Samples. Below are the project narratives for two sample applications. The first sample was written on an application form that asked specific questions; the second was a narrative response to a more general request for project information.

Sample #1

Please summarize the proposed project as concisely as possible, in 125 words or fewer: (Name or Organization) seeks $15,000 to support an intensive audience development initiative following its successful Community Residency Program, a statewide program of week-long residencies by esteemed Texas traditional musicians in underserved communities. [The] Community Residency program targets interested rural communities that have little or no experience with cultural programming, then works with local committees to design residencies that: 1) seek the best fit between artist and community; 2) provide the greatest opportunity for ongoing involvement in folk arts and cultural programming; and 3) create opportunities for collaboration and exchange for local artists. The audience development initiative will help promote [the organization's] continued work with the sites, most particularly in the areas of Folk Arts in Education (FAIE) and Touring.

What will be the results of the project? The project will result in increased arts presenting and programming competency, appreciation of traditional music, and appreciation and knowledge of the musical heritage of the community and region. The artists involved in the Community Residency Program are some of the best known and most respected traditional musicians in the state of Texas. They are generally acknowledged as tradition bearers who are also articulate about the importance of the musical traditions they represent, and so the communities are interested in working with them. They serve as important conduits for introducing communities to presenting and programming. Working quickly on the heels of successful residencies, [the organization's] FAIE and Touring staff will work with each community to reinforce newly developed presenting skills. Through informational brochures, telephone follow-up and on-site consultancies, staff will inform communities of [the organization's] education and touring program opportunities as well as the technical, promotional, and fundraising assistance the organization provides as a part of these opportunities. It is our past experience that successful education and tour programs develop into ongoing relationships between [the organization] and host communities, and [the organization] anticipates working with at least 10 of the Community Residency communities through 1999 and 2000.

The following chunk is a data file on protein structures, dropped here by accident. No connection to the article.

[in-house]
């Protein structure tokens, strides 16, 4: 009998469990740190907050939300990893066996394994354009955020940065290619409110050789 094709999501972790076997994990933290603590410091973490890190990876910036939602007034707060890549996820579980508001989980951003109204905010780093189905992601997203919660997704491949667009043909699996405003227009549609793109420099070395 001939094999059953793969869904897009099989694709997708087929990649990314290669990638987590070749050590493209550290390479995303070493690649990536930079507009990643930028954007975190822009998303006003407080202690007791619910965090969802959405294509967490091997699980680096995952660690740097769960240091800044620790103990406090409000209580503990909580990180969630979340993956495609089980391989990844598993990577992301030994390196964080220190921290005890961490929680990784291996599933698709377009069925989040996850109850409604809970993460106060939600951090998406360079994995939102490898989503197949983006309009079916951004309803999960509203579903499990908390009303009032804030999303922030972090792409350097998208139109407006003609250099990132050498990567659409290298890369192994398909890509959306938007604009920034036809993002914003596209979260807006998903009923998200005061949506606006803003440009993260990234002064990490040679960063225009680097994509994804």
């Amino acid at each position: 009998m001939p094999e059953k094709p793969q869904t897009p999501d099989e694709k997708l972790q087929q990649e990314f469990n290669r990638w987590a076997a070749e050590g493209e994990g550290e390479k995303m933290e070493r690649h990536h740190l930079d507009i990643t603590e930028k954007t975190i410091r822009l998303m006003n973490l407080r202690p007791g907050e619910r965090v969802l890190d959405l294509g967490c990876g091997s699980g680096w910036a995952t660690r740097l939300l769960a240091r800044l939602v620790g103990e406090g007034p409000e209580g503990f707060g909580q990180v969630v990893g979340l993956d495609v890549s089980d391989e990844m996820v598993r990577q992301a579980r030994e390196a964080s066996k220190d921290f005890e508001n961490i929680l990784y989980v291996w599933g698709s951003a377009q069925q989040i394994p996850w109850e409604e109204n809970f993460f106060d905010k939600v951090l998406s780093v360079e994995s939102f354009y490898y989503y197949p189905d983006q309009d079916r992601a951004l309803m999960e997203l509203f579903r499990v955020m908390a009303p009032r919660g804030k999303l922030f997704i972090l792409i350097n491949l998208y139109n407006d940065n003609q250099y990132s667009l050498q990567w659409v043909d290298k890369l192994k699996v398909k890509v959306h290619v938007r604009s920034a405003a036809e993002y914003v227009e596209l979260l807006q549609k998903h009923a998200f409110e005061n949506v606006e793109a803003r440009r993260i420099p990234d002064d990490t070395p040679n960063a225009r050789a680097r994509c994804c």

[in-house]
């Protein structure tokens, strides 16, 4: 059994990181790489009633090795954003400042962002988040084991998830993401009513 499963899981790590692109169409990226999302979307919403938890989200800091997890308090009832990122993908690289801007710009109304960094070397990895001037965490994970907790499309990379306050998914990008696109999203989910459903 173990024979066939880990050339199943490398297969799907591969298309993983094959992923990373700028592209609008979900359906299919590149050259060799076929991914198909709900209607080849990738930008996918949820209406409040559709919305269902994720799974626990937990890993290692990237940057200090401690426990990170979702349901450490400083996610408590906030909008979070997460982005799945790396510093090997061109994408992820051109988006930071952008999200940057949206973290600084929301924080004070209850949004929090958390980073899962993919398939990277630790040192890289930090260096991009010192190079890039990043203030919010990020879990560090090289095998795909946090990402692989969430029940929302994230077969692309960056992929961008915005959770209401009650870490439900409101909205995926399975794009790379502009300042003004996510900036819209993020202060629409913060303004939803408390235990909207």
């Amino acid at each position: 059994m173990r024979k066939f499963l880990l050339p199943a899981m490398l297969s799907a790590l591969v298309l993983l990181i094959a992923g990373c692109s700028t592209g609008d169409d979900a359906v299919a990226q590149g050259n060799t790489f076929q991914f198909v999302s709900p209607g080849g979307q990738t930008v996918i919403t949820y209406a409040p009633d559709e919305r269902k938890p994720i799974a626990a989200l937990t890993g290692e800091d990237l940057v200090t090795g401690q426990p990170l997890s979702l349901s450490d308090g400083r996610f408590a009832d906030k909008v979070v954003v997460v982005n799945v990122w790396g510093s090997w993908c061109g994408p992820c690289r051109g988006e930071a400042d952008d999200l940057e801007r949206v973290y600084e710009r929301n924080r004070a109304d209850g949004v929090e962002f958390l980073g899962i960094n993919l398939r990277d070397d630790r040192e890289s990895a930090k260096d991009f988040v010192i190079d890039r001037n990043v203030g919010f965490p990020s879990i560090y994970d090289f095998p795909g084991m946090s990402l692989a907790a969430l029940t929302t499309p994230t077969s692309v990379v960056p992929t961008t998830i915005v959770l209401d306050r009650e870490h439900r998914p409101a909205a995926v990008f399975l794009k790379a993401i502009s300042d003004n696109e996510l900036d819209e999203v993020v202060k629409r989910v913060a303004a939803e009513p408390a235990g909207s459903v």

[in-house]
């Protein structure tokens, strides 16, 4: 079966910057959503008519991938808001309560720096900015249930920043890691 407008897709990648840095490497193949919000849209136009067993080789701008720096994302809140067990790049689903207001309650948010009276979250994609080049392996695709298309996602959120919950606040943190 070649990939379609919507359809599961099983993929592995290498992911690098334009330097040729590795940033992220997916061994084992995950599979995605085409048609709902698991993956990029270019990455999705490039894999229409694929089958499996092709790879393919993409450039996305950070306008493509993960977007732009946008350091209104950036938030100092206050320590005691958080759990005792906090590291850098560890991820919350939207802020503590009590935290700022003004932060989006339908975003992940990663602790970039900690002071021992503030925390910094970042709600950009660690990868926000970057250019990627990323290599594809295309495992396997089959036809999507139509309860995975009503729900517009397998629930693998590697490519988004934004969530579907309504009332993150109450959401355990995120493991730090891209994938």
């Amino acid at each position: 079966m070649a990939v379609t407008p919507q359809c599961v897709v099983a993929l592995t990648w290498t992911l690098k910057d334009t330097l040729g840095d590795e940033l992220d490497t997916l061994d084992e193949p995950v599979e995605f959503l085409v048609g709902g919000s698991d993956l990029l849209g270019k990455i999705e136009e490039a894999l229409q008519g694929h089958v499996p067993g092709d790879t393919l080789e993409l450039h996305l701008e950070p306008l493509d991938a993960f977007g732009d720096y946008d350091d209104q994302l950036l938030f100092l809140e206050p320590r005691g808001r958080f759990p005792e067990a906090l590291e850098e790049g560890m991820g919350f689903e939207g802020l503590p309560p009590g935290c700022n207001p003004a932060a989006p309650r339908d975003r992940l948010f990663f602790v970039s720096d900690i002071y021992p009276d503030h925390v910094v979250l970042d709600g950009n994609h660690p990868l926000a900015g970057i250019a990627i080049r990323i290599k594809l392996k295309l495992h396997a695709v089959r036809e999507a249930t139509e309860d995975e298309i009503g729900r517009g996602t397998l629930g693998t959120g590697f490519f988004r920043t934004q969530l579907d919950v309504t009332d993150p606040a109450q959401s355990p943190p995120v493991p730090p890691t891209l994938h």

Provide a brief descriptive list of the folk artists and tradition bearers who will participate in the project: If artists and tradition bearers are not yet selected, how will they be identified? The Community Residency artists include:
*legendary fiddler and National Heritage Fellow Johnny Gimble;
*long-time blues duo Carol Fran and Clarence Hollimon;
*Western Swing fiddler Alvin Crow;
*Conjunto accordion master Santiago Jimenez, Jr.;
*Cowboy singers Pipp and Guy Gillette;
*Conjunto accordionist Mingo Saldivar; and
*Texas competition-style fiddler Valerie Ryals Bates.
[The organization] has selected artists it has worked with in the past who have proven articulate about their own particular musical traditions as well as flexible in the face of new situations. Each also makes his or her living as a musician, so they can be available for a week at a time. Artists who may ultimately participate in programs resulting from the audience development initiative will include these, [the organization's] many stellar touring artists, and tradition bearers associated with [the organization's] education program.

Provide a brief descriptive list of the folk cultural specialists, including community scholars, involved as project staff or advisors. Also list key administrators, and technical staff or advisors: [The organization provided a list of project staff, contracted scholars and others and briefly noted their roles and primary tasks]

Provide a project timeline. Describe the key stages of the project, including planning, fieldwork and implementation. Give expected dates for beginning and completing each stage: September through December 1998: 1998-99 Community Residency begins; two residencies scheduled during this period. Meet with scheduled communities. January 1999 - May 1999: 10 residencies scheduled. Begin intensive follow-up program with 20 communities from the 1998 program focusing on [the organization's] FAIE and touring programs, to encourage future folk arts collaborations. Additionally, contact each 98-99 local committee shortly after residencies finish for continued programming. June 1999 - December 1999: Continue audience development initiative with all 32 residencies: mail and telephone, work with interested communities on education and touring applications to TCA, negotiate and design future programs. Begin third year of residency program. Schedule and complete follow-up work with residencies scheduled before December 31, 1999.